Okada fights out of a Texas Cloverleaf so Tanahashi drops him with another slingblade and steals his trademark pose. Tanahashi goes for a Rainmaker, but Okada ducks it…and drills Tanahashi with a Rainmaker of his own. Tanahashi goes flying end over end. The referee counts one, two, no, Tanahashi kicks out.
Both guys get up slowly and trade forearms, both fighting hard to power through the pain and showcase their fighting spirit. Okada goes for a Tombstone but Tanahashi counters into another roll-up for two. Okada goes for a boot, Tanahashi blocks and dropkicks his weakened knee. Tanahashi slaps the taste out of Okada’s mouth but Okada keeps coming back for more.
Okada falls to his knees but uses Tanahashi to pull himself up. Tanahashi goes for another slap, but Okada counters into a backslide. Tanahashi kicks out. Rainmaker, no, Tanahashi ducks. Dragon suplex, no, Okada blocks it, but can’t avoid the arm-trap bridging German suplex. Yet Okada still kicks out. Tanahashi tries for the dragon suplex again, Okada counters into a bridging German suplex for two. Okada maintains waist control and goes for a Rainmaker, but Tanahashi counters into a bridging dragon suplex for another two-count. Tanahashi charges…and runs into a picture-perfect standing dropkick. Rainmaker, no, roll-up, no, Okada holds onto the ropes. Inverted Dragon screw leg whip. Followed by another one through the ropes. High Fly Flow onto Okada as he’s tangled in the ropes. Another dragon screw and another High Fly Flow. And then one more. Tanahashi turns in midair RVD-style. One, two, three! Tanahashi retains his title and his status as New Japan’s ace.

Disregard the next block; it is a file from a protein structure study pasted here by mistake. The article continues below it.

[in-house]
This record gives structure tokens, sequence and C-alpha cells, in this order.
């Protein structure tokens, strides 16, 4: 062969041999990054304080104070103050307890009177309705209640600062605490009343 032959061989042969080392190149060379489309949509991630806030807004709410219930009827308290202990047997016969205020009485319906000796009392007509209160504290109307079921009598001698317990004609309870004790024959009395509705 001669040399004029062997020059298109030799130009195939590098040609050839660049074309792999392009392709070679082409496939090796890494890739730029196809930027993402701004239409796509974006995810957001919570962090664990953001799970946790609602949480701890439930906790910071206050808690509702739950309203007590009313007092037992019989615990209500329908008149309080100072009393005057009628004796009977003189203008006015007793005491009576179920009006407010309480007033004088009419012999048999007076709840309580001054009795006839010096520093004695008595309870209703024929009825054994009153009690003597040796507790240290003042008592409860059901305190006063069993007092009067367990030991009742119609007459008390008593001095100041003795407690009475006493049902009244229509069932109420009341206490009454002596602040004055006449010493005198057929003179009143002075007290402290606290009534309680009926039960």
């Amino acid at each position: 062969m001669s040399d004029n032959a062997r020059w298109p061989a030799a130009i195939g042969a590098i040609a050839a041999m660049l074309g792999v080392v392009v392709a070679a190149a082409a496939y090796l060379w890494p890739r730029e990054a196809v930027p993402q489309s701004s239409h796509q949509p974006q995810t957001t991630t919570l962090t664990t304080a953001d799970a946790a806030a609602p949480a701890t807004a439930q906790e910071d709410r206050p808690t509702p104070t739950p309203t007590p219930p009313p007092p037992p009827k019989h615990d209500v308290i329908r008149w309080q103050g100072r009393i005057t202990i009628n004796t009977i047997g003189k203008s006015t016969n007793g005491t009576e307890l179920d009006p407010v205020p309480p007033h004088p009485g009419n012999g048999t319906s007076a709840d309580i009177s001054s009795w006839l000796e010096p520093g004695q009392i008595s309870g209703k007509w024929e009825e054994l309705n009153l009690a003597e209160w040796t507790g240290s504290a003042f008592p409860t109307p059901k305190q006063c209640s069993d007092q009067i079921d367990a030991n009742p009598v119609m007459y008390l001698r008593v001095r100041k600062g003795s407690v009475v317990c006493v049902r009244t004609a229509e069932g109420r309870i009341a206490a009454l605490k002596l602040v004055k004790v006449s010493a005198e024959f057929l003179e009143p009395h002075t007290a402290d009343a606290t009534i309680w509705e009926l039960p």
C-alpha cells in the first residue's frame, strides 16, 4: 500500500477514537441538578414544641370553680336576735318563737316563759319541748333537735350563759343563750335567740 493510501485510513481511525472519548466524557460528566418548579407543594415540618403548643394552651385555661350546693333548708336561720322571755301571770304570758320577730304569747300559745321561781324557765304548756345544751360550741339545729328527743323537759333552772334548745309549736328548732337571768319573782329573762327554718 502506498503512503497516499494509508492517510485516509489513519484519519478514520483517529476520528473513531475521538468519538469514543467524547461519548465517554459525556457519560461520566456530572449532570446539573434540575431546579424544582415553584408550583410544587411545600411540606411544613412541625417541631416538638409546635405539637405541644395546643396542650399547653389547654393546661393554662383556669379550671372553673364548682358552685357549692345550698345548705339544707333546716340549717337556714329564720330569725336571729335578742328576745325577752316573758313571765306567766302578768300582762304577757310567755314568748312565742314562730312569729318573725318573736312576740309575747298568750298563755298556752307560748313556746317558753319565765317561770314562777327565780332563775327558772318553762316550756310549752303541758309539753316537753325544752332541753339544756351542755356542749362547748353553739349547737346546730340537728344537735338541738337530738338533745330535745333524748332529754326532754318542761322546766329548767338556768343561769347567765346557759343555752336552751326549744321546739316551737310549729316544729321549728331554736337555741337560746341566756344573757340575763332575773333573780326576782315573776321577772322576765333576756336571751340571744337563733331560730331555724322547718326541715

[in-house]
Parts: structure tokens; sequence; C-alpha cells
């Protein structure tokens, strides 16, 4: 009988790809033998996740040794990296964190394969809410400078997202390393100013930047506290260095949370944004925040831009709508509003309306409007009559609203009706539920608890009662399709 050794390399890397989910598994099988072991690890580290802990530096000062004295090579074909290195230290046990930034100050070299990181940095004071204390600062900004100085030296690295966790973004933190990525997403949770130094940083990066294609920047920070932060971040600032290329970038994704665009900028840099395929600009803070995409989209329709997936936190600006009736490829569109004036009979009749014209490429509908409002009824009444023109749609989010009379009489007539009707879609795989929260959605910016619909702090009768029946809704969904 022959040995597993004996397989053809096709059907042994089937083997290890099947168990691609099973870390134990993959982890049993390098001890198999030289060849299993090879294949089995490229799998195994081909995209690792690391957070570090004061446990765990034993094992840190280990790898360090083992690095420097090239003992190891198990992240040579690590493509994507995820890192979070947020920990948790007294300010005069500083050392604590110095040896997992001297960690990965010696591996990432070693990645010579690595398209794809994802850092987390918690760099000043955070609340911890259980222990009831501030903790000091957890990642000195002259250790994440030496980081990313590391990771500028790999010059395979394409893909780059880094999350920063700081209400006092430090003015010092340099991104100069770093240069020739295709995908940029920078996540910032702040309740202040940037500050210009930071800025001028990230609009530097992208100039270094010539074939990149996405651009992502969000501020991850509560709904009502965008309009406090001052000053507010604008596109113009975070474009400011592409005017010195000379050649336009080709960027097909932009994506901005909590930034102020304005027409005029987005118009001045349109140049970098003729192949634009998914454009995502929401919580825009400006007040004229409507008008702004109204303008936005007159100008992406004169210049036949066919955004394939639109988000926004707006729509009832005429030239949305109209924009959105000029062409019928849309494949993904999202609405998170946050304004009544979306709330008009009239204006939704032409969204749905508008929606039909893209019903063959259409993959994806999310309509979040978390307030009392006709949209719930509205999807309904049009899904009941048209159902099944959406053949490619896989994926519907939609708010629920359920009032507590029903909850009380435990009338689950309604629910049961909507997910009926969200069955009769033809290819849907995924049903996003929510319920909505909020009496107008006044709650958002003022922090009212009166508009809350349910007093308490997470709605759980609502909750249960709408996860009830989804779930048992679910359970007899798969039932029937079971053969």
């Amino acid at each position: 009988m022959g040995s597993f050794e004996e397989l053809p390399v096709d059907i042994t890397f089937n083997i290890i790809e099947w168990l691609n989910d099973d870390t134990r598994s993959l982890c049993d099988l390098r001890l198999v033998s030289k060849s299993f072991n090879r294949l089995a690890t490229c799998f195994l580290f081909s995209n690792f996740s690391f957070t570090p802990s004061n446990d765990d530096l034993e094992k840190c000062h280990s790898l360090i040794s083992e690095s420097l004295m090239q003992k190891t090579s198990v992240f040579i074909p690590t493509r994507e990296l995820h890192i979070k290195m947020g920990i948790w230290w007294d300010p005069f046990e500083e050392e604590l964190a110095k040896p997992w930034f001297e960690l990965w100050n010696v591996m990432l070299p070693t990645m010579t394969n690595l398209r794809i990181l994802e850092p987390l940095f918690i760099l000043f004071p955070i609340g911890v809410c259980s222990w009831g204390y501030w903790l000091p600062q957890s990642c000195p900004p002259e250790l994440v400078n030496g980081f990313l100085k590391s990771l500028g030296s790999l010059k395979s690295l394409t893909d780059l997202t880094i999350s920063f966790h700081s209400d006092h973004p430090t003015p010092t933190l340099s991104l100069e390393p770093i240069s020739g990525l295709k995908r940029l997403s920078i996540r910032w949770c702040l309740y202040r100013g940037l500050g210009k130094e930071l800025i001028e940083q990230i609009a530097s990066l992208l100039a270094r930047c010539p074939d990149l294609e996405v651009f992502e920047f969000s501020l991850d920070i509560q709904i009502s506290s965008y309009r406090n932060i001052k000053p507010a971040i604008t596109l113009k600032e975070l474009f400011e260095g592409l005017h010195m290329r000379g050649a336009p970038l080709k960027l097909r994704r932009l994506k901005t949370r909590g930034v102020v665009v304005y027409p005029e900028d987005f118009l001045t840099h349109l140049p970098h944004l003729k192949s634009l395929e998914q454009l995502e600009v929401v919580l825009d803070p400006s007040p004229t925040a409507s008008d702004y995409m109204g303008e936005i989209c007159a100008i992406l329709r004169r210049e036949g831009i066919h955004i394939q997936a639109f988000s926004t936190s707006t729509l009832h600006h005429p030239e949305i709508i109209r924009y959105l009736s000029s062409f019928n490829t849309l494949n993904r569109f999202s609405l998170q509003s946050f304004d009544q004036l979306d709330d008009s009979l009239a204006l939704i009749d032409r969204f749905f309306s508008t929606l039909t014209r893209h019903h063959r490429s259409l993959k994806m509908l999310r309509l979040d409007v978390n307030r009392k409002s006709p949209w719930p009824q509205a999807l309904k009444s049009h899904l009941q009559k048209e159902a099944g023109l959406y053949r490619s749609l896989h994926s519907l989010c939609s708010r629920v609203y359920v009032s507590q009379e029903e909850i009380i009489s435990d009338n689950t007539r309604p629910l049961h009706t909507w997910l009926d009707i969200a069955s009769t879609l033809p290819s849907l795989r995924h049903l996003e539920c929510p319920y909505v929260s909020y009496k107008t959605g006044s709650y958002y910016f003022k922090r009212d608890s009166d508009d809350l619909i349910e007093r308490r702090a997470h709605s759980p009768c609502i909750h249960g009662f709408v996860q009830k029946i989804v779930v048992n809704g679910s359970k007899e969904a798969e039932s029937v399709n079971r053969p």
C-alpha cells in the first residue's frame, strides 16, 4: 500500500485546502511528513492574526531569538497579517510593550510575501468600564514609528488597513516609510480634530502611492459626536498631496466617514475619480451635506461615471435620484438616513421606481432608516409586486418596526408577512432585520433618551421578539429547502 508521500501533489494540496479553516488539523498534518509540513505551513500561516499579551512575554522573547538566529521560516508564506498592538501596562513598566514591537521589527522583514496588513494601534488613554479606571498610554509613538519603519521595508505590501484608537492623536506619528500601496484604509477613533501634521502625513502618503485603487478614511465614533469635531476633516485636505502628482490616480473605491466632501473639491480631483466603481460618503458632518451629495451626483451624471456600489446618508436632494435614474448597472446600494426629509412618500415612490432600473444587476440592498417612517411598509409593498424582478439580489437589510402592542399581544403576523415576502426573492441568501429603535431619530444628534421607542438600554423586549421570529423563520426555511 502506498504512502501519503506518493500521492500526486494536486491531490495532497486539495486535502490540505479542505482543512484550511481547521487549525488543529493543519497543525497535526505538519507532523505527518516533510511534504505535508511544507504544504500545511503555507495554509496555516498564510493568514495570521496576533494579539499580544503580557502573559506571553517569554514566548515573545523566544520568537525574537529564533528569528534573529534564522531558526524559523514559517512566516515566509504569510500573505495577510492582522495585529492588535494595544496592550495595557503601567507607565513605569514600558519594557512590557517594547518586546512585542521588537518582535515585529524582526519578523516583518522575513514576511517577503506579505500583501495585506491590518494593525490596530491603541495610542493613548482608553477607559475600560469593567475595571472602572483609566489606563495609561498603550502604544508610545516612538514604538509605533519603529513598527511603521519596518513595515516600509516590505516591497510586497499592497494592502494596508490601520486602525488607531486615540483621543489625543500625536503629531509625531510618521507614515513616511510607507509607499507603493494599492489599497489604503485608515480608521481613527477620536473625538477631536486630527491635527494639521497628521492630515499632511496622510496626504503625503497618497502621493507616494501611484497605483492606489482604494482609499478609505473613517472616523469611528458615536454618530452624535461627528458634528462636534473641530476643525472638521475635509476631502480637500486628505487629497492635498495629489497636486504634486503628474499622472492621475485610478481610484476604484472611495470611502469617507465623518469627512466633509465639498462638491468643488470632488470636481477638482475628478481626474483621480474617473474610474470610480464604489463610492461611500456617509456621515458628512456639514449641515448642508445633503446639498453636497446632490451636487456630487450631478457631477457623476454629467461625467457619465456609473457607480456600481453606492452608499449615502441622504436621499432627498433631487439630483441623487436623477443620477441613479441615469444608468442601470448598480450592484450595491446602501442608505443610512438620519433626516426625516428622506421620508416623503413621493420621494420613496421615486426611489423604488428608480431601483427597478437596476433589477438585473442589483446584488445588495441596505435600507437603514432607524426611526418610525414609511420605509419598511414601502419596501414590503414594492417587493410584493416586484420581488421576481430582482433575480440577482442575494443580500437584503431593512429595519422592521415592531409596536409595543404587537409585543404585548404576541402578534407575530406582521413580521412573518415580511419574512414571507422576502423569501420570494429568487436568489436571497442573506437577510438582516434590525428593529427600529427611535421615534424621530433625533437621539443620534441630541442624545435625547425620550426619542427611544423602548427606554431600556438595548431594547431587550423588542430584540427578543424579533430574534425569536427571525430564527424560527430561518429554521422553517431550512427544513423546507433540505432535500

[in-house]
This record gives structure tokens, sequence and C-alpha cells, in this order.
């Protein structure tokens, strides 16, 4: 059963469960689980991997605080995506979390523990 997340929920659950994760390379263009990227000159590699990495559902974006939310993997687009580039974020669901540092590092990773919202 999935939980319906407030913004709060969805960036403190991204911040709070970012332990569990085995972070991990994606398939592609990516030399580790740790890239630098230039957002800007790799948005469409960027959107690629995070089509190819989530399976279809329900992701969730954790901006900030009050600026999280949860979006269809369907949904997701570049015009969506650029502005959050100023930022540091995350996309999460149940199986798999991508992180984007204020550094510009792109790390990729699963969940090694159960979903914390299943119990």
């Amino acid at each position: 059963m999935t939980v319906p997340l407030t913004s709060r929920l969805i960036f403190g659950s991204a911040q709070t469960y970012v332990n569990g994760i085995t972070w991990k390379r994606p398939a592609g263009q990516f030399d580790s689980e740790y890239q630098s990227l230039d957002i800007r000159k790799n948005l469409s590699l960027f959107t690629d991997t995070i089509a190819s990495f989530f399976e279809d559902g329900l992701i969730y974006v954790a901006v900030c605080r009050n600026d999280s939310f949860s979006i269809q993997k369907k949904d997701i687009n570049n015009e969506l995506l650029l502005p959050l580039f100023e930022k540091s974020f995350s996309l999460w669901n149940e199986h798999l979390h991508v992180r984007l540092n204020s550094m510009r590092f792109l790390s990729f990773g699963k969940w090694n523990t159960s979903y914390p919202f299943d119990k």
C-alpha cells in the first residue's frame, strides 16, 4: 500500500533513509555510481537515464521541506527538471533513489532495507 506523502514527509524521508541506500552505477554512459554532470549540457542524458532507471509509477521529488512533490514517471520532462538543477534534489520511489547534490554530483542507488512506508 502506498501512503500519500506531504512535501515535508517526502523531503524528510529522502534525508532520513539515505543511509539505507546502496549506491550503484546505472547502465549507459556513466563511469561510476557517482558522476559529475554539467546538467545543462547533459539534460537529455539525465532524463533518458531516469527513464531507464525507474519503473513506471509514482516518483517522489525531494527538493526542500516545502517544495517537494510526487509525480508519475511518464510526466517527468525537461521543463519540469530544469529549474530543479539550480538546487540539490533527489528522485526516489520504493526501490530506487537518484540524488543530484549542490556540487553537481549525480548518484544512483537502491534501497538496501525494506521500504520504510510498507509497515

Winner and STILL IWGP Heavyweight Champion after 30:57: Hiroshi Tanahashi
Post-match, Tanahashi celebrates in the ring as Okada’s manager Gedo helps him to the back. The camera zooms in on Okada’s face and he is crying. He is so overcome with emotion – anger, frustration, dejection – that he cannot contain himself. He lost in his goal to prove that he was the true ace. Now everyone thinks his words meant nothing. He cannot believe that he lost to Tanahashi at Wrestle Kingdom again.
Once again, Tanahashi and Okada put on an epic match. This was fantastic. They packed so much more intensity into this match compared to most of their previous ones. They struck a great balance between relying on their tried-and-tested big match formula and adding a few new things into it. Though this match was nowhere near as good as their last match together, it was still great in its own right and still holds up pretty well today.